Encyclopedia of Clinical Neuropsychology

2011 Edition
| Editors: Jeffrey S. Kreutzer, John DeLuca, Bruce Caplan

Scholastic Aptitude Test

Reference work entry
DOI: https://doi.org/10.1007/978-0-387-79948-3_1487
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Synonyms

SAT

Description

The Scholastic Aptitude Test (SAT) is a standardized test designed to measure important skills required for academic success at tertiary level, and the current version contains three main sections measuring basic critical reading, math, and writing skills, as well as open category not included in the final score. The SAT is typically taken by high school students who require entry to colleges and universities in the United States; other countries (e.g., Israel, Sweden) (e.g., Bellar, 2009; Wedman, 1994) have also adopted the SAT as entrance exam for admission to higher education institutions. Research has shown that the SAT combined with high school grade point average (GPA) provides a good indicator of success in college (Coyle & Pillow, 2008; see also http://www.colegeboard.com/about/index/html).

The SAT contains 3 hour and 45 minutes of actual timed sections, although administrators of the test allow extra time for timed breaks, administration, and...
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References and Readings

  1. “About the College Board” – The College Board’s webpage provides extensive information regarding the SAT and is available at: http://www.colegeboard.com/about/index/html
  2. “About ACT, Inc.” is available at: http://www.act.org/aboutact/history.html
  3. “About the Advanced Placement Program” is available at: http://apcentral.collegeboard.com/apc/Controller.jpf
  4. Bellar, M. (2009). Translating, equating and validating scholastic aptitude tests: The Israeli case. Retrieved on June 15, 2009, from http://www.unifr.ch/ztd/ems/berichte/b2/translating.htm
  5. Coyle, T. R., & Pillow, D. R. (2008). SAT and ACT predict college GPA after removing g. Intelligence, 36(6), 719–729.Google Scholar
  6. Frey, M. C., & Detterman, D. K. (2003). Scholastic assessment or g? The relationship between the scholastic assessment test and general cognitive ability. Psychological Science, 15(6), 373–378.Google Scholar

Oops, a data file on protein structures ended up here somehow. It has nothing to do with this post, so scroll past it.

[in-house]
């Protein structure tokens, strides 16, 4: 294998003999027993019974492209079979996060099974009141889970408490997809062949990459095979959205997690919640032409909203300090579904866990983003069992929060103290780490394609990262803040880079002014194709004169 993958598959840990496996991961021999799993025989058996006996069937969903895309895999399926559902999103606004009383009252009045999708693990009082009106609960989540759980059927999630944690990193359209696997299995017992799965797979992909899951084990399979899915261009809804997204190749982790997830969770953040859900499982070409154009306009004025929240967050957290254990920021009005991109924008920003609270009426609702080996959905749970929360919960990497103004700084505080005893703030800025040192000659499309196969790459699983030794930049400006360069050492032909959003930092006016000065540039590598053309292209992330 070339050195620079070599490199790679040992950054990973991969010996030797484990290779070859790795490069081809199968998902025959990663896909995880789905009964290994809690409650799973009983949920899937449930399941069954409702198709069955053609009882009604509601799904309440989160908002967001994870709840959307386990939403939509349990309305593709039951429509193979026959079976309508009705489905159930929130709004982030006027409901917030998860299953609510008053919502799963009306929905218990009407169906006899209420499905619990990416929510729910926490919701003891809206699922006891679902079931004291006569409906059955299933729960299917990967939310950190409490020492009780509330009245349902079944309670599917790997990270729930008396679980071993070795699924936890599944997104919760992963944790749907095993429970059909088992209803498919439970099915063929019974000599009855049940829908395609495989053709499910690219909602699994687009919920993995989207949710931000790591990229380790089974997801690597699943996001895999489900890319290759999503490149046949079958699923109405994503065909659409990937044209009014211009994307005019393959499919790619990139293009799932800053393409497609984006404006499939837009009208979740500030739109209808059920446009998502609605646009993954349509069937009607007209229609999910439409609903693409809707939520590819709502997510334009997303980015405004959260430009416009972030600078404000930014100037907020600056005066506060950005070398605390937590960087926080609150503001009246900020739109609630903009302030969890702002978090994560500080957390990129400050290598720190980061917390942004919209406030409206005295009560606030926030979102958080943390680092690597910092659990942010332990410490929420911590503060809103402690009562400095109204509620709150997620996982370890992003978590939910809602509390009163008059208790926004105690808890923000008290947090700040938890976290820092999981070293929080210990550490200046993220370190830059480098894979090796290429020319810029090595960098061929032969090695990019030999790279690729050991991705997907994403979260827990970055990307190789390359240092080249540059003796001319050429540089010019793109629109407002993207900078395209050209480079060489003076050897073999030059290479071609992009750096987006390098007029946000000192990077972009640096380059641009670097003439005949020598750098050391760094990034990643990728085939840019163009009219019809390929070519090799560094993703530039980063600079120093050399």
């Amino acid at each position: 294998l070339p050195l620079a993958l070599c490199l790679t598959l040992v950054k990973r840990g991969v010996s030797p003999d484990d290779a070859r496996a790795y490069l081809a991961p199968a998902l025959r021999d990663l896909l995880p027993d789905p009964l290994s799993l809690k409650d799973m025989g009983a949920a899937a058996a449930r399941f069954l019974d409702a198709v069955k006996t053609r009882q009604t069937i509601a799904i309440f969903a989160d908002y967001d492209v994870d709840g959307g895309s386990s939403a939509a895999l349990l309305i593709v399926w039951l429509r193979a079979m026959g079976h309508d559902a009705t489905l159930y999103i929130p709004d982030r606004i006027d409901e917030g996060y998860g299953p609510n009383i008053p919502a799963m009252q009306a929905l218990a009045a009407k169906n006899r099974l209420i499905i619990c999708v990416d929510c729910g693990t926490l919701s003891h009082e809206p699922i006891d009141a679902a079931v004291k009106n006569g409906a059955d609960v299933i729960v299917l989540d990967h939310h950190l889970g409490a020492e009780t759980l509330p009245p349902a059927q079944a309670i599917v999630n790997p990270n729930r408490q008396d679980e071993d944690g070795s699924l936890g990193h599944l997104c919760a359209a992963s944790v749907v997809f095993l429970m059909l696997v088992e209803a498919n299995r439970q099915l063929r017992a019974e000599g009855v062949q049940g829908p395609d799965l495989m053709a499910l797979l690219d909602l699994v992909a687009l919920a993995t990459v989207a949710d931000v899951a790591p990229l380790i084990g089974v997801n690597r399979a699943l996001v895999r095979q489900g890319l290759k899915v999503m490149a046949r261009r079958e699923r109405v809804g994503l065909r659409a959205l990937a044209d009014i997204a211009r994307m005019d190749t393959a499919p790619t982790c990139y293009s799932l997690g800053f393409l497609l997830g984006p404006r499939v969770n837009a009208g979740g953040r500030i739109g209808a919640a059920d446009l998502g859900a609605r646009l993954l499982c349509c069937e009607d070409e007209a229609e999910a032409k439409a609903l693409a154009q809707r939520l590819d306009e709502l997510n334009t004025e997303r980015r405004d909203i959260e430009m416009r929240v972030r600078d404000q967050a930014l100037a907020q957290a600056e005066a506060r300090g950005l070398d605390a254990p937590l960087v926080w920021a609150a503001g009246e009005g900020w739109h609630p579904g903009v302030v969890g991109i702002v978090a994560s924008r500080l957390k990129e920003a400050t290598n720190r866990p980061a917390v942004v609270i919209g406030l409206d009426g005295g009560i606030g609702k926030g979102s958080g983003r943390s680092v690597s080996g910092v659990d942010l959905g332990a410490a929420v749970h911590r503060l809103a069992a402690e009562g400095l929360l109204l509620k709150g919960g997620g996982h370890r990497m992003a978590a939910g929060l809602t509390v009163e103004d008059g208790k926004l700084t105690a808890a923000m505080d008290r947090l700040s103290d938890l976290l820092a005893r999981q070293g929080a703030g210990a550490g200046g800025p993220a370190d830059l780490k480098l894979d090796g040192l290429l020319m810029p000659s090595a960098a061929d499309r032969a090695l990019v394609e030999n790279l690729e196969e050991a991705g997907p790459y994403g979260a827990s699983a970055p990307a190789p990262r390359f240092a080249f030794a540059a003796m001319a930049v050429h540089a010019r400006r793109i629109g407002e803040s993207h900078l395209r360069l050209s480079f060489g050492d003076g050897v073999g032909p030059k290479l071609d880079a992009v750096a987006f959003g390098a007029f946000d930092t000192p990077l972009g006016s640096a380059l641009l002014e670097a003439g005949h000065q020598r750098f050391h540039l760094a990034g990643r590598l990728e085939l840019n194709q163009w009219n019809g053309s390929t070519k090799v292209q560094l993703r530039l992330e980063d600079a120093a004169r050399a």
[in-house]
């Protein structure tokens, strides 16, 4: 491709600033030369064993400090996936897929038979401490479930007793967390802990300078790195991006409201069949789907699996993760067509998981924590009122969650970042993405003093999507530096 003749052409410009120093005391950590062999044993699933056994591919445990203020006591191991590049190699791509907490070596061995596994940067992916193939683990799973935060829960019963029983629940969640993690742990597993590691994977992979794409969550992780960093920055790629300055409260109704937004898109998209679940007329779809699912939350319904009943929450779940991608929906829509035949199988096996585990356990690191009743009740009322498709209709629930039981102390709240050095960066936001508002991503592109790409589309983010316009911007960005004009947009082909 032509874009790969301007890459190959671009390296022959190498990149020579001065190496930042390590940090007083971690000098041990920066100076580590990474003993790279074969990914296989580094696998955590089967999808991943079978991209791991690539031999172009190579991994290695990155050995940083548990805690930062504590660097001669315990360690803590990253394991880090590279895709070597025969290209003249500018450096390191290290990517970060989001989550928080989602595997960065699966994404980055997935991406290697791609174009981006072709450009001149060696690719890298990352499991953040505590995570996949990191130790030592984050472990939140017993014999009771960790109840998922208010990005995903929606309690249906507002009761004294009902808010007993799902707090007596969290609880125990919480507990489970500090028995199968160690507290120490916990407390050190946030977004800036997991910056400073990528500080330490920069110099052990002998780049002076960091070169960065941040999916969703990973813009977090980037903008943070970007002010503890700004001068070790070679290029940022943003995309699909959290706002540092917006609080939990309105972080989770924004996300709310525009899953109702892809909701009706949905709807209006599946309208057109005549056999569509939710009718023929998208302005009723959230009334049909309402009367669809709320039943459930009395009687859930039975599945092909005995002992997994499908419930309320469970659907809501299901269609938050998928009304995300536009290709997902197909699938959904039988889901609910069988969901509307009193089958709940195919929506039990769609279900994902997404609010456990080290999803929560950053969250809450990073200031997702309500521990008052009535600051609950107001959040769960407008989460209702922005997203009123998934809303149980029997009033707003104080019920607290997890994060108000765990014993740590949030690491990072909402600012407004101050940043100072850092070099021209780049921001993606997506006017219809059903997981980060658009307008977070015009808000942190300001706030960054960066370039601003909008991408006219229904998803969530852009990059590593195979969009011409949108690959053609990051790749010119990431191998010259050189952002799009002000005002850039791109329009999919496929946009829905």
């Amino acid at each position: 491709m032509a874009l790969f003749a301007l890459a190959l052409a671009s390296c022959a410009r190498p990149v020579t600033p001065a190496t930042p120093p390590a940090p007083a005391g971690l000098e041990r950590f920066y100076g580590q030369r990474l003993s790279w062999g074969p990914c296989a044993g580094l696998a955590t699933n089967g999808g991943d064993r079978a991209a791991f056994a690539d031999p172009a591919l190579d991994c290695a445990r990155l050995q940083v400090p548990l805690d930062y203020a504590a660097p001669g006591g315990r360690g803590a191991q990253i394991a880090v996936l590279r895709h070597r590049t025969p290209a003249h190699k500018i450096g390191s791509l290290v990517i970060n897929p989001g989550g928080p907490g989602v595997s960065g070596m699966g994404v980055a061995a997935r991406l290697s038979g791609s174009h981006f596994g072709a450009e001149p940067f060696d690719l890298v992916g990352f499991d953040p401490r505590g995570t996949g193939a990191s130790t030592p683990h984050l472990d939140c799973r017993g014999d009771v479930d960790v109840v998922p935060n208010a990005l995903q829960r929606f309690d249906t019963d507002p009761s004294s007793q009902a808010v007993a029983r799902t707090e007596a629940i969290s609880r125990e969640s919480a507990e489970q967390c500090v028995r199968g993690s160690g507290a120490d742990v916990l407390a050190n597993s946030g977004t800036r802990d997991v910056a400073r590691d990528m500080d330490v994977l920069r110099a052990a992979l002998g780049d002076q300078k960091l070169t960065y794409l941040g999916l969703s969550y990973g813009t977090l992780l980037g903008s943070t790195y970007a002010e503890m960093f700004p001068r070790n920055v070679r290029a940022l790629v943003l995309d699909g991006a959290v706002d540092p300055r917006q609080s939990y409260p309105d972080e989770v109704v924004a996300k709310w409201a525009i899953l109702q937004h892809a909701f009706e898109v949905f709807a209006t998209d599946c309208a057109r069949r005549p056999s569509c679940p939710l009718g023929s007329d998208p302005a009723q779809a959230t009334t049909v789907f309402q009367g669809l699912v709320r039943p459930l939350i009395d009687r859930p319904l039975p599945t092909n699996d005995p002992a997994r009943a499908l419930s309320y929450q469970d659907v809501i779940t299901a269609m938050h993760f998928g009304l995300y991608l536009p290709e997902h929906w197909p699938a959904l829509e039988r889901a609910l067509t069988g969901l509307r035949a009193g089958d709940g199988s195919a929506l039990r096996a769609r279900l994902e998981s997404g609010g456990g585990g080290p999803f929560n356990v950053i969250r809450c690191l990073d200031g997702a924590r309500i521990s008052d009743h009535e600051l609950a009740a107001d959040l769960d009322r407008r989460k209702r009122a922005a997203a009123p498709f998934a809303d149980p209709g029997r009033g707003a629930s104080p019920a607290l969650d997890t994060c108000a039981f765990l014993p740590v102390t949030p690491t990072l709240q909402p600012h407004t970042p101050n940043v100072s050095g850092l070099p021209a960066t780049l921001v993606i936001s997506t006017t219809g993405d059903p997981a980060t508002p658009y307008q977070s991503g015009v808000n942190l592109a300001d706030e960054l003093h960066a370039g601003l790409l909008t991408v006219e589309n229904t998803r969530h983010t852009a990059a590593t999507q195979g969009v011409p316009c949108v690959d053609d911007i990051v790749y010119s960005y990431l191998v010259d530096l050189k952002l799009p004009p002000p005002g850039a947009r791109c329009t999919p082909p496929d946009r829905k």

7. Fuller, R., Nopoulos, P., Arndt, S., O’Leary, D., Ho, B., & Andreasen, N. C. (2002). Longitudinal assessment of premorbid cognitive functioning in patients with schizophrenia through examination of standardised scholastic test performance. American Journal of Psychiatry, 159, 1183–1189.PubMedGoogle Scholar
  8. Hubin, D. R. (1988). The scholastic aptitude test: Its development and introduction, 1900–1948. Ph.D. Dissertation in American History at the University of Oregon. Available for download at http://www.uoregon.edu/~hubin/
  9. Jackson, D. N., & Rushton, J. P. (2006). Males have greater g  : Sex differences in general mental ability from 100,000 17- to 18-year-olds on the scholastic assessment test. Intelligence, 34(5), 479–486.Google Scholar
  10. Klopfenstein, K., & Thomas, M. K. (2009) The Link Between College Success, Advanced Placement Experience and College Success. Unpublished paper, retrieved June 4, 2009 from http://www.utdallas.edu/research/tsp/pdfpapers/newpaper1b.pdf
  11. Korbin, L. (2006). SAT Program Handbook. A Comprehensive Guide to the SAT Program for School Counselors and Admissions Officers, 1, 33+. Retrieved June 4, 2009, from College Board Preparation Database.Google Scholar
  12. Martz, G., Magloire, K., & Silver, T. (2007). Cracking The ACT. The Princeton Review, ISBN 9780375765858Google Scholar
  13. Mau, W-C., & Lynn, R. (2001). Gender differences on the scholastic aptitude test, the american college test and college grades. Educational Psychology, 21(2), 133–136.Google Scholar
  14. The College Board’s Advanced Placement Report to the Nation is available at: www.collegeboard.com/prod_downloads/about/news_info/ap/2005/ap-report-nation.pdf
  15. Wedman, I. (1994). The Swedish scholastic aptitude test: Development, use, and research. Educational Measurement: Issues and Practice, 13(2), 5–11.Google Scholar

Copyright information

© Springer Science+Business Media, LLC 2011

Authors and Affiliations

  1. 1.Department of PsychologyFaculty of Social Sciences & Humanities (FSH), University of MacauTaipaChina